Keyejee Papatie is the son of the former headmaster who passed away last fall.

Photo: Radio-Canada / Delphine Jung

Keyejee Papatie, the son of the former principal of the school, worked in the establishment himself for a time. ans déjà on avait de la moisissure et on a toujours été inquiet pour la santé de nos enfants, mais le conseil n’écoute pas”,”text”:”Il y a 20ans déjà on avait de la moisissure et on a toujours été inquiet pour la santé de nos enfants, mais le conseil n’écoute pas”}}”>20 years ago we already had mold and we were always concerned about the health of our children, but the municipality does not listenhe says in front of his house.

Casey Ratt, the former chef, has children who go to school on their own. He smelled the smell of mold. He calls on the chief to talk to the Canadian government, which is responsible for the community.

The leader must bear our grievancessays Casey Ratt, adding that he, like many, is very concerned about the health of his children.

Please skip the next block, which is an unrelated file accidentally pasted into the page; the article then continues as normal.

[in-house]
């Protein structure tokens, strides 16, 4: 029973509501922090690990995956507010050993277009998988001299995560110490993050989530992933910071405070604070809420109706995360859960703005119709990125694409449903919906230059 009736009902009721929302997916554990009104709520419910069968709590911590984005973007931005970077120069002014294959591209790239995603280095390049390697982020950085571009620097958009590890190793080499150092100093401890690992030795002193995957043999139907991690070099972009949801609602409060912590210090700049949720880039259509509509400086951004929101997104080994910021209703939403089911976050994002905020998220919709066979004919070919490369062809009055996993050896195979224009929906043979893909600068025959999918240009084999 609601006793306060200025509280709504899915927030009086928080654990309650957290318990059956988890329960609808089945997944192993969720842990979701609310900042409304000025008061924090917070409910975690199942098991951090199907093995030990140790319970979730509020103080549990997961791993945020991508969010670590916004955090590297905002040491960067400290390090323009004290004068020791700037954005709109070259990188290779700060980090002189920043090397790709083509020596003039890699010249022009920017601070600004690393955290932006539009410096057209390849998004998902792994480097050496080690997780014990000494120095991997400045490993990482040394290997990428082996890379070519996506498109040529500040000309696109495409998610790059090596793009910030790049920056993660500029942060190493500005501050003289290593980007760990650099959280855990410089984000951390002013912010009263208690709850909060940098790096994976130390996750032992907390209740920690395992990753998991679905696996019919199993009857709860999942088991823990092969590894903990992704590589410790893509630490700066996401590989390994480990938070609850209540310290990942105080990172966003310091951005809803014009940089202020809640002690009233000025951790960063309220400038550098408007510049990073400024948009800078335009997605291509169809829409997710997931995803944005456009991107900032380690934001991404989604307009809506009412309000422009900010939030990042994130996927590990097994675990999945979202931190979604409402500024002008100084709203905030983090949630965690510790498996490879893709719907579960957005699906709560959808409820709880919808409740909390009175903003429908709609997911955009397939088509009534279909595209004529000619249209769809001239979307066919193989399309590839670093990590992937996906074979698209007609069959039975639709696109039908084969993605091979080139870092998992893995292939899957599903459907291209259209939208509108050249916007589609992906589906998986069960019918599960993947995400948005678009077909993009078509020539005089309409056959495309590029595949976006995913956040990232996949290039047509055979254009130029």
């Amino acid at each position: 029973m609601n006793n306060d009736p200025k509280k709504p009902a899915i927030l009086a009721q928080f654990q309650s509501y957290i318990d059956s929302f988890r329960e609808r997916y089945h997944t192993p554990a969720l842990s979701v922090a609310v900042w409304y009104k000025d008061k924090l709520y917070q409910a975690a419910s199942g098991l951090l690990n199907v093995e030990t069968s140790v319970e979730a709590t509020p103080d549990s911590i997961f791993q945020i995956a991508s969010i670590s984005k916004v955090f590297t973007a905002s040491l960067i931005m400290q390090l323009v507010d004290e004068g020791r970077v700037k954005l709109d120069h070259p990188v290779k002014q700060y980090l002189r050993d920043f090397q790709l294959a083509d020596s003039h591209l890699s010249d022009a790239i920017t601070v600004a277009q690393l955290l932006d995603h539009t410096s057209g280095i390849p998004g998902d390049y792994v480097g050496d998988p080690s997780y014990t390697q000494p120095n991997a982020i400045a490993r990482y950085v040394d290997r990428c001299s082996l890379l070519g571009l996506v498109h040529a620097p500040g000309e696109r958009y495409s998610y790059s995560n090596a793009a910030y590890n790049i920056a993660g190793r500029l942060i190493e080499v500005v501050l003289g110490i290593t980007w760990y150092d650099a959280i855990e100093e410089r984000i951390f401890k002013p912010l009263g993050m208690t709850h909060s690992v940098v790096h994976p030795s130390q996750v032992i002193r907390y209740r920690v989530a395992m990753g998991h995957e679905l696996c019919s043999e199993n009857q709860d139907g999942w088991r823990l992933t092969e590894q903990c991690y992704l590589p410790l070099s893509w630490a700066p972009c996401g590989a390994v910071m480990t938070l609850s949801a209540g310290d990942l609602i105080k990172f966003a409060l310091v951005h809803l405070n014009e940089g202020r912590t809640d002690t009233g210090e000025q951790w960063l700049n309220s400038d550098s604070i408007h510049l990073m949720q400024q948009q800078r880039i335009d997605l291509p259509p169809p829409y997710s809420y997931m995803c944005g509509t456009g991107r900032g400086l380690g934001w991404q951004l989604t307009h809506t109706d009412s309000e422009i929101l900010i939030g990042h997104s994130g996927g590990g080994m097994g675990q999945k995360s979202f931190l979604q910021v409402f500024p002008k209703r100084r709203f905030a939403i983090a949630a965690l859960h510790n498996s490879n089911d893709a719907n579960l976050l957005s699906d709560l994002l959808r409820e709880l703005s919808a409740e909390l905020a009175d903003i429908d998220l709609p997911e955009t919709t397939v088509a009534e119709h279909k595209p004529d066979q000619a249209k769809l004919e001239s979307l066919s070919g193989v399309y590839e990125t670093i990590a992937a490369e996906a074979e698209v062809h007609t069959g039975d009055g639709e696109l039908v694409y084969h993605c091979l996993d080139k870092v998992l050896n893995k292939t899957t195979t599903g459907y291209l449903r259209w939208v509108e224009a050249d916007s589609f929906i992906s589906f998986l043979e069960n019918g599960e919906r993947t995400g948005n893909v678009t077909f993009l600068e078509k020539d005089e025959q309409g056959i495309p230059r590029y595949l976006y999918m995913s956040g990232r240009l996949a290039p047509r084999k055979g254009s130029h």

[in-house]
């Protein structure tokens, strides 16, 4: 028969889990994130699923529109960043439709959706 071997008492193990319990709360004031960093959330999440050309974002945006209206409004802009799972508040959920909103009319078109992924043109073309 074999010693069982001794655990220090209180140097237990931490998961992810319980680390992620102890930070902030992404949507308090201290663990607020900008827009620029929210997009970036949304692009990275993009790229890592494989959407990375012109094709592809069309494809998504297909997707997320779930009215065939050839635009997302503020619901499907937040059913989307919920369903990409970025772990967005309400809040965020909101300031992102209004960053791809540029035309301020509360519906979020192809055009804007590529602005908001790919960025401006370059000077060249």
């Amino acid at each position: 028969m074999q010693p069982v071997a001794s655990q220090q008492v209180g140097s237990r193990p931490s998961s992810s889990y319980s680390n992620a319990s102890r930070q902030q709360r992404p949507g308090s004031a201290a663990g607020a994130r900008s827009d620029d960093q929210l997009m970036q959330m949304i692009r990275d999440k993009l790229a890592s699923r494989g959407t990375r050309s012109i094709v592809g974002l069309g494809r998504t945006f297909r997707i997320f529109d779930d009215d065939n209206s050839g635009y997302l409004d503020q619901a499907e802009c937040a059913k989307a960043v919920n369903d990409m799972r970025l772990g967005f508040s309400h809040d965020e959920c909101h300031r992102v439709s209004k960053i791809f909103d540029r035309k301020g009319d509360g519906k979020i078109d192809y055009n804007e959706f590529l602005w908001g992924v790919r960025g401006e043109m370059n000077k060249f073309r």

Portrait of a little girl.

Harmony is one of Casey Ratt’s daughters.

Photo: Radio-Canada / Delphine Jung

The abandoned school

Several parents have decided in recent weeks not to send their children to school to prevent them from breathing this unhealthy air. One of the people interviewed by Espaces Indiens explains that only 15 children come to 80, 85 normally.

In the hallways, no laughter from children, no running toddlers. The classrooms are almost empty. A teacher takes care of two young people.

A school hallway.

The community school has been neglected by children lately.

Photo: Radio-Canada / Delphine Jung

Several closures have been announced by the band council and some teachers decide to continue their classes in another building, such as the one reserved for the daycare.

These recurring closures are of particular concern to an employee of the school and daycare.

She wonders how the children’s education is if they don’t go to school diligently. She is also concerned about possible visits by the Youth Protection Service (DPJ).